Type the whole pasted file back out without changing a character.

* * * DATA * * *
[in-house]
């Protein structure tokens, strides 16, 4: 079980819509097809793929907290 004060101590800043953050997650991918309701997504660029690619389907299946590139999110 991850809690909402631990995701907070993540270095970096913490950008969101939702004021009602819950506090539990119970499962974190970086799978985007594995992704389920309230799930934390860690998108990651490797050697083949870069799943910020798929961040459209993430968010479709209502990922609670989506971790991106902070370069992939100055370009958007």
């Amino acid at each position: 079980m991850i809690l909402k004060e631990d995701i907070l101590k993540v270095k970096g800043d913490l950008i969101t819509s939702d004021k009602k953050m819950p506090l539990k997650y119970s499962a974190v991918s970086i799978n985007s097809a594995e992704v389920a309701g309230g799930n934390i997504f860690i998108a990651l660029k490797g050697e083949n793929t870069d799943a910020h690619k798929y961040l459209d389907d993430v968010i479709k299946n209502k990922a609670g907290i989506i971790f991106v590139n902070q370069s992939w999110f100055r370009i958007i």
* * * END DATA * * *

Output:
[in-house]
């Protein structure tokens, strides 16, 4: 079980819509097809793929907290 004060101590800043953050997650991918309701997504660029690619389907299946590139999110 991850809690909402631990995701907070993540270095970096913490950008969101939702004021009602819950506090539990119970499962974190970086799978985007594995992704389920309230799930934390860690998108990651490797050697083949870069799943910020798929961040459209993430968010479709209502990922609670989506971790991106902070370069992939100055370009958007």
């Amino acid at each position: 079980m991850i809690l909402k004060e631990d995701i907070l101590k993540v270095k970096g800043d913490l950008i969101t819509s939702d004021k009602k953050m819950p506090l539990k997650y119970s499962a974190v991918s970086i799978n985007s097809a594995e992704v389920a309701g309230g799930n934390i997504f860690i998108a990651l660029k490797g050697e083949n793929t870069d799943a910020h690619k798929y961040l459209d389907d993430v968010i479709k299946n209502k990922a609670g907290i989506i971790f991106v590139n902070q370069s992939w999110f100055r370009i958007i």